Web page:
Theoretical Aspects of Pattern Formation
The workshop was held from 19-23 September 2005 at the University of Surrey as part of the Isaac Newton Institute Programme on Pattern Formation in Large Domains. The programme consisted of 19 lectures and 7 posters, covering a broad range of applied, pure, and experimental topics associated to pattern formation in large domains; with an emphasis on theoretical aspects. Among the presenters were experimentalists and theoreticians, applied and pure mathematicians, physicists as well as chemists. The number of lectures was purposely limited to allow extended opportunities for informal discussions. Almost all of the talks presented at the workshop are available on the web.
There were five distinguished lectures on Tuesday, 20 September, sponsored by the Institute of Advanced Studies, that were aimed at a broader audience with the goal of surveying the state-of-the-art in the field and outlining promising future directions. Summaries of the talks are given below.
Guenter Ahlers (UC, Santa Barbara) gave a wide-ranging survey of historical and recent developments in Rayleigh-Bénard convection, covering a span of 100 years, and discussing experimental and theoretical aspects of convection patterns. The talk also focused on selected topics of current interest, including the effect of thermal noise on bifurcation to convection and spatiotemporal chaos.
Eugene Wayne (Boston) turned to the long-time behaviour of solutions of the two- and three-dimensional Navier-Stokes equations, proving global stability of two-dimensional Oseen vortices, and proving a related result in three dimensions for small initial data, with Burger's vortices taking the place of Oseen vortices.
Dwight Barkley (Warwick) continued the theme of patterns in turbulence, and presented numerical and experimental results of the formation of turbulent stripes in very large aspect ratio planar Couette flows, with a mixture of narrow turbulent regions and wide laminar bands very close to the transition to
Arnd Scheel (Minneapolis) proved results on the robustness of localised coherent structures with two unbounded directions such as spiral waves, sources and sinks, and line defects, overcoming difficulties arising from the essential spectrum. The approach also exhibits obstructions to robustness which can lead to the sudden disappearance of coherent structures.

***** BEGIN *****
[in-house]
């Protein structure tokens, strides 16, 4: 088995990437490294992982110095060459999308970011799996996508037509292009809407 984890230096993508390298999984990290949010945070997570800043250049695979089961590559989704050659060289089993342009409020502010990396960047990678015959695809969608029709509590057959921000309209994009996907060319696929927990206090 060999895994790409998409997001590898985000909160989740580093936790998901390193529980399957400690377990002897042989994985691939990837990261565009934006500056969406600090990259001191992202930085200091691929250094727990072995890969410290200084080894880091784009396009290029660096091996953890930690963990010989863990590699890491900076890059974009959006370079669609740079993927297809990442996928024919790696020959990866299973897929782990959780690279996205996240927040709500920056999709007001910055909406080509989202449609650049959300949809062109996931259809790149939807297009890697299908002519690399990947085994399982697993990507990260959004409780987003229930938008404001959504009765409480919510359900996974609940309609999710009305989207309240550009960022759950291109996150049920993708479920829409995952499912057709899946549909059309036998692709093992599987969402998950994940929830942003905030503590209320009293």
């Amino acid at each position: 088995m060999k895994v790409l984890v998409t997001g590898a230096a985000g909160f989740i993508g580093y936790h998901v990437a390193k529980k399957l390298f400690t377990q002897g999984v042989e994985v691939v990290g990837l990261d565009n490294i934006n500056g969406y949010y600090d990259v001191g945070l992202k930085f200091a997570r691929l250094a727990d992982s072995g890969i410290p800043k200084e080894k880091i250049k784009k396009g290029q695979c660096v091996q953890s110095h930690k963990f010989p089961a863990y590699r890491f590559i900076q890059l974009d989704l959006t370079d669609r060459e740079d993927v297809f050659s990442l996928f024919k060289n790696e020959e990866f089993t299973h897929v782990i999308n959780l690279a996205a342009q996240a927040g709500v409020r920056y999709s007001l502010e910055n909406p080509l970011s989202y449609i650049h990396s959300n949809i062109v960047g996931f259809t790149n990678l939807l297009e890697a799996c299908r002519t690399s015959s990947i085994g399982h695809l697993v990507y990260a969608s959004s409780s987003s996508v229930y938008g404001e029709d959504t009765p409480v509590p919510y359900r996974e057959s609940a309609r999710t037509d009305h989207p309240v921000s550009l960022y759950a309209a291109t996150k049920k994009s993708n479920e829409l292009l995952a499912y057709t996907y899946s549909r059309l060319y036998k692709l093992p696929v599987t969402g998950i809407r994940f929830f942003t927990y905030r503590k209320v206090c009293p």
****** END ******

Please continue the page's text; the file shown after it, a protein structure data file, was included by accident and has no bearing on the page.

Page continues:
Alan Newell (Arizona) examined tiling patterns on the surfaces of plants and plant phyllotaxis, outlining new ideas which provide a rational explanation for many observations of patterns on plants, including the prevalence of Fibonacci sequences of spiral families.
The IAS day concluded with an excellent workshop dinner at the Lakeside restaurant. The dinner was attended by most of the participants.
A total of 51 participants, including 5 PhD students, attended the workshop. The nationality of the attendees were: Canada (2), Chile (1), EU (7), Israel (3), UK (23), USA (15). In addition, many staff members from Mathematics at Surrey attended several of the seminars and interacted with the registered participants.
The feedback from participants was extremely positive. Of the 19 questionnaires returned, 14 evaluated the scientific content as Excellent and the remaining 5 as Good. Comments included:
- "One of the best conferences I have attended recently. The level and quality of the participants and of the talks was very high."
- "I thought the scientific level of the presentations was as high as any meeting I have been to recently".
The organisers and participants are very grateful to:
- Engineering and Physical Sciences Research Council
- Institute of Advanced Studies at the University of Surrey
- Isaac Newton Institute
- London Mathematical Society